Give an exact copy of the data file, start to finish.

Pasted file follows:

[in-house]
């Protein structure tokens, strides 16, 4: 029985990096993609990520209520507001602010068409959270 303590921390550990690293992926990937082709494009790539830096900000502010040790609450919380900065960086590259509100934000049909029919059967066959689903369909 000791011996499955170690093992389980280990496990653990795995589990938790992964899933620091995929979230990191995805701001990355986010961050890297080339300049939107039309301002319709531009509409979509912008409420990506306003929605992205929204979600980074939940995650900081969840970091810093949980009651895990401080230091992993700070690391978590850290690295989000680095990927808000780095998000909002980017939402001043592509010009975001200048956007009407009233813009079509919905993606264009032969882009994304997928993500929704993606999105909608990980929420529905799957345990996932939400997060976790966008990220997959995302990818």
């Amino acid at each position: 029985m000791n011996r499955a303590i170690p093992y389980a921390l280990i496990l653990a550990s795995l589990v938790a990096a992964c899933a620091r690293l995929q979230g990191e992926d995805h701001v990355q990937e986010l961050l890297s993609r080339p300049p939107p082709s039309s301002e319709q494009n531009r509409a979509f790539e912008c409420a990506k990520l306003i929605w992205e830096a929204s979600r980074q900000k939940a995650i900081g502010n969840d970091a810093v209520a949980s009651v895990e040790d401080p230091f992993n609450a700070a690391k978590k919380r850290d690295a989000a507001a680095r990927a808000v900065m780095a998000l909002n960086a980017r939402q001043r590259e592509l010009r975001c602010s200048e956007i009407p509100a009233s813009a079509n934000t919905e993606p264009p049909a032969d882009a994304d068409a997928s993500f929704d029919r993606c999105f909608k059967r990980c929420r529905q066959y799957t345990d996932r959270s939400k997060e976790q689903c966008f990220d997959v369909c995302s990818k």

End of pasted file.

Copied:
[in-house]
């Protein structure tokens, strides 16, 4: 029985990096993609990520209520507001602010068409959270 303590921390550990690293992926990937082709494009790539830096900000502010040790609450919380900065960086590259509100934000049909029919059967066959689903369909 000791011996499955170690093992389980280990496990653990795995589990938790992964899933620091995929979230990191995805701001990355986010961050890297080339300049939107039309301002319709531009509409979509912008409420990506306003929605992205929204979600980074939940995650900081969840970091810093949980009651895990401080230091992993700070690391978590850290690295989000680095990927808000780095998000909002980017939402001043592509010009975001200048956007009407009233813009079509919905993606264009032969882009994304997928993500929704993606999105909608990980929420529905799957345990996932939400997060976790966008990220997959995302990818």
């Amino acid at each position: 029985m000791n011996r499955a303590i170690p093992y389980a921390l280990i496990l653990a550990s795995l589990v938790a990096a992964c899933a620091r690293l995929q979230g990191e992926d995805h701001v990355q990937e986010l961050l890297s993609r080339p300049p939107p082709s039309s301002e319709q494009n531009r509409a979509f790539e912008c409420a990506k990520l306003i929605w992205e830096a929204s979600r980074q900000k939940a995650i900081g502010n969840d970091a810093v209520a949980s009651v895990e040790d401080p230091f992993n609450a700070a690391k978590k919380r850290d690295a989000a507001a680095r990927a808000v900065m780095a998000l909002n960086a980017r939402q001043r590259e592509l010009r975001c602010s200048e956007i009407p509100a009233s813009a079509n934000t919905e993606p264009p049909a032969d882009a994304d068409a997928s993500f929704d029919r993606c999105f909608k059967r990980c929420r529905q066959y799957t345990d996932r959270s939400k997060e976790q689903c966008f990220d997959v369909c995302s990818k």